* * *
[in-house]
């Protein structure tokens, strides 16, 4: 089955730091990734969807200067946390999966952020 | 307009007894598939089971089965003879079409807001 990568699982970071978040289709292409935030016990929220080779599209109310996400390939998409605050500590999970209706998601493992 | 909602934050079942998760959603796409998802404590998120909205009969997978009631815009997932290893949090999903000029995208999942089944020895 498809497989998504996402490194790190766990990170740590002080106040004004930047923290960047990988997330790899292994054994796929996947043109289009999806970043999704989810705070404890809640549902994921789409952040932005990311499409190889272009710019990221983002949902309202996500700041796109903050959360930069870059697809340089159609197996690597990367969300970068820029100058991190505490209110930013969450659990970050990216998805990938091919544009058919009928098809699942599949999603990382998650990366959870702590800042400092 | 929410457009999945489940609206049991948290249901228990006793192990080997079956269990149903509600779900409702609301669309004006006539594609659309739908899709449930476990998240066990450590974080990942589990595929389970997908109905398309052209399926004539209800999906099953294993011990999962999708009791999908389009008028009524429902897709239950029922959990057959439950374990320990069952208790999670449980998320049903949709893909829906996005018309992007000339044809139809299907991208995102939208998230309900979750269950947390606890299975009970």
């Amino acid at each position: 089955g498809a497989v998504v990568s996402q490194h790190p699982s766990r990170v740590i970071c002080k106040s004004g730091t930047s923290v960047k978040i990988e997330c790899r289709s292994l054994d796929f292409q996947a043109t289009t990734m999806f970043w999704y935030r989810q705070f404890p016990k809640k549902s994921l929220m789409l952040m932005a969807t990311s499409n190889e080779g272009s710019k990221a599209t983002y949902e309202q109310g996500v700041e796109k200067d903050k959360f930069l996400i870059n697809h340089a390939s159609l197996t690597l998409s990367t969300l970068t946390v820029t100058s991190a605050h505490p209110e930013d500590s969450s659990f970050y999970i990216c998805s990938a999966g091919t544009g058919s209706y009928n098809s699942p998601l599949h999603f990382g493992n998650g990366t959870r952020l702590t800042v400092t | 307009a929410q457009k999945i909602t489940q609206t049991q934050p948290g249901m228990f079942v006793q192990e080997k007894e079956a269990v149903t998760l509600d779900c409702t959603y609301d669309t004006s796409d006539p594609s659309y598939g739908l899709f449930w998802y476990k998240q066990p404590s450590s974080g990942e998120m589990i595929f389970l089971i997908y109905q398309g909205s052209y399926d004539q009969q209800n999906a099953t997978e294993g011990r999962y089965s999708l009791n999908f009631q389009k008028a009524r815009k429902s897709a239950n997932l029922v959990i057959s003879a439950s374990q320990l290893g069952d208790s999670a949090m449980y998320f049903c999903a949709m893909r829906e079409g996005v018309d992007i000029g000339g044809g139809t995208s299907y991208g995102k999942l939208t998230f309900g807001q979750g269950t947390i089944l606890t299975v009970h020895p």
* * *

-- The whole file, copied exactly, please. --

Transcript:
[in-house]
């Protein structure tokens, strides 16, 4: 089955730091990734969807200067946390999966952020 | 307009007894598939089971089965003879079409807001 990568699982970071978040289709292409935030016990929220080779599209109310996400390939998409605050500590999970209706998601493992 | 909602934050079942998760959603796409998802404590998120909205009969997978009631815009997932290893949090999903000029995208999942089944020895 498809497989998504996402490194790190766990990170740590002080106040004004930047923290960047990988997330790899292994054994796929996947043109289009999806970043999704989810705070404890809640549902994921789409952040932005990311499409190889272009710019990221983002949902309202996500700041796109903050959360930069870059697809340089159609197996690597990367969300970068820029100058991190505490209110930013969450659990970050990216998805990938091919544009058919009928098809699942599949999603990382998650990366959870702590800042400092 | 929410457009999945489940609206049991948290249901228990006793192990080997079956269990149903509600779900409702609301669309004006006539594609659309739908899709449930476990998240066990450590974080990942589990595929389970997908109905398309052209399926004539209800999906099953294993011990999962999708009791999908389009008028009524429902897709239950029922959990057959439950374990320990069952208790999670449980998320049903949709893909829906996005018309992007000339044809139809299907991208995102939208998230309900979750269950947390606890299975009970």
């Amino acid at each position: 089955g498809a497989v998504v990568s996402q490194h790190p699982s766990r990170v740590i970071c002080k106040s004004g730091t930047s923290v960047k978040i990988e997330c790899r289709s292994l054994d796929f292409q996947a043109t289009t990734m999806f970043w999704y935030r989810q705070f404890p016990k809640k549902s994921l929220m789409l952040m932005a969807t990311s499409n190889e080779g272009s710019k990221a599209t983002y949902e309202q109310g996500v700041e796109k200067d903050k959360f930069l996400i870059n697809h340089a390939s159609l197996t690597l998409s990367t969300l970068t946390v820029t100058s991190a605050h505490p209110e930013d500590s969450s659990f970050y999970i990216c998805s990938a999966g091919t544009g058919s209706y009928n098809s699942p998601l599949h999603f990382g493992n998650g990366t959870r952020l702590t800042v400092t | 307009a929410q457009k999945i909602t489940q609206t049991q934050p948290g249901m228990f079942v006793q192990e080997k007894e079956a269990v149903t998760l509600d779900c409702t959603y609301d669309t004006s796409d006539p594609s659309y598939g739908l899709f449930w998802y476990k998240q066990p404590s450590s974080g990942e998120m589990i595929f389970l089971i997908y109905q398309g909205s052209y399926d004539q009969q209800n999906a099953t997978e294993g011990r999962y089965s999708l009791n999908f009631q389009k008028a009524r815009k429902s897709a239950n997932l029922v959990i057959s003879a439950s374990q320990l290893g069952d208790s999670a949090m449980y998320f049903c999903a949709m893909r829906e079409g996005v018309d992007i000029g000339g044809g139809t995208s299907y991208g995102k999942l939208t998230f309900g807001q979750g269950t947390i089944l606890t299975v009970h020895p």